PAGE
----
That is why I exercise a ton of caution and am sure to remember that agreement with an idea is not at all the same as knowing it to be true. With that, I do the reverse of what you said: I contemplate that nature with the goal of understanding whether or not it is the truth, not the other way around. That may seem like an unnecessary nuance, but if that nature was readily available, if it demonstrated the truth, we'd all be arahats with the snap of a finger. But what I think AN 4.49 beautifully emphasizes is that it is very natural to grapple with an idea and believe it while safely within the realm of self-view and the conceit "I am". Though with such confines, any understanding is limited in its scope and profundity, i.e. it cannot be applied holistically because it hasn't pervaded that overall notion of self. Again, if it could we'd all be arahats. Just saying that I start with the possibility and I make sure not to mistake that possibility for knowledge. Because when I do, I find myself bound to its limits, and those limits are none other than that I am imagining these things while in a state of ignorance; an ignorance that can't just be forgotten - it must be worn down like the handle of the carpenter's adze in SN 22.101.

Back to the OP: how a thing appears says much about what is already understood about it. Which is to say, it arises with the implication of a background state of affairs that support it. Something which is also determined by just how much or how little one is ignorant in regard to its nature, i.e. of the knowledge that determines how a thing appears (avijjāpaccayā saṅkhārā). So really what arises is a state of knowledge about the arisen nature of things in general, and the practice seems to be to see the extent of that nature more and more each time. Back to my satipatthana example: repeating the contemplation to the extent necessary that the knowledge "There is [such and such]" separate from the notion that "I am that [such and such]" or "I am doing [such and such] - whether it be in regards to body, feelings, mind states or things themselves.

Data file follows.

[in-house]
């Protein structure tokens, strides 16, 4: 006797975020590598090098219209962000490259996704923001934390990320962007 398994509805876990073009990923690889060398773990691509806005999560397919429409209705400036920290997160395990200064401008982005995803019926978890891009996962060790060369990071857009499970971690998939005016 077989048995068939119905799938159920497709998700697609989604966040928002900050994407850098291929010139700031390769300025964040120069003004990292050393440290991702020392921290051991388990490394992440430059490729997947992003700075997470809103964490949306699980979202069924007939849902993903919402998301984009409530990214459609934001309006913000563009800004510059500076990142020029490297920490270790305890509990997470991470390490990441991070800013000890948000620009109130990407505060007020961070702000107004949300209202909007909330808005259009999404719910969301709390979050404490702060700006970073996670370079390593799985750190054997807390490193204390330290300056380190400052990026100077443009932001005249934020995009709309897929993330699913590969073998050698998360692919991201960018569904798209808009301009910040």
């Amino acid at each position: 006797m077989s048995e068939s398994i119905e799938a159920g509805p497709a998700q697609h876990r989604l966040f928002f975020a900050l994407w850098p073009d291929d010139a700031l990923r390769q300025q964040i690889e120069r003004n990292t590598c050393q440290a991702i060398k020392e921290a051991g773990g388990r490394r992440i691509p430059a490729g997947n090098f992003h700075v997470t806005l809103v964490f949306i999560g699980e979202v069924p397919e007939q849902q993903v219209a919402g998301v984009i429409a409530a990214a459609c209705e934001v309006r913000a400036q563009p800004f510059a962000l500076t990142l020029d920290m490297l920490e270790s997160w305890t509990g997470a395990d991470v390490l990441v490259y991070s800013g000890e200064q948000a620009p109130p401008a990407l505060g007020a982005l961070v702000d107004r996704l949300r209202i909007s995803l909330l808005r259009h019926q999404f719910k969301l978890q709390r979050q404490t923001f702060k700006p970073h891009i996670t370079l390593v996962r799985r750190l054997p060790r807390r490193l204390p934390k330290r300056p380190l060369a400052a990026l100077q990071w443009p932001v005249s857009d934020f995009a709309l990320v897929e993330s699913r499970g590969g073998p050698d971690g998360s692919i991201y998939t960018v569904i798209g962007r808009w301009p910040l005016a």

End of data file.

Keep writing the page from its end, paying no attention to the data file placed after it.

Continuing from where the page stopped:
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Re: What is samudayo (arising)? What is it that is arising?

Post by Dinsdale » Thu Jun 28, 2018 8:13 am

SDC wrote:
Wed Jun 27, 2018 4:13 pm
The concepts of impermanence and not-self cannot be grasped in any real sense until they have been thoroughly worn down. See AN 4.49: a distortion in the mind of the non-ariya is the taking of that which is not-self as self, and the tipping of the scale in the other direction - taking what is not-self as not-self in that most general sense - isn't a mere decision to be made. Sure you can believe it to be the way things are, but until the distortion is cleared, it is only mere belief.
I'd certainly agree that the three marks are not beliefs to be taken on, they are more like pointers, or theories to be examined. It's more like a gradual realisation, based on consistent observation, a consistent noticing - combined with a willingness to challenge our assumptions about the nature of experience.
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Re: What is samudayo (arising)? What is it that is arising?

Post by mikenz66 » Fri Jun 29, 2018 10:09 pm

Off-topic posts moved here: viewtopic.php?f=16&t=32289

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Re: What is samudayo (arising)? What is it that is arising?

Post by Dinsdale » Sat Jun 30, 2018 8:10 am

mikenz66 wrote:
Fri Jun 29, 2018 10:09 pm
Off-topic posts moved here: viewtopic.php?f=16&t=32289

:heart:
Mike
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Buddha save me from new-agers!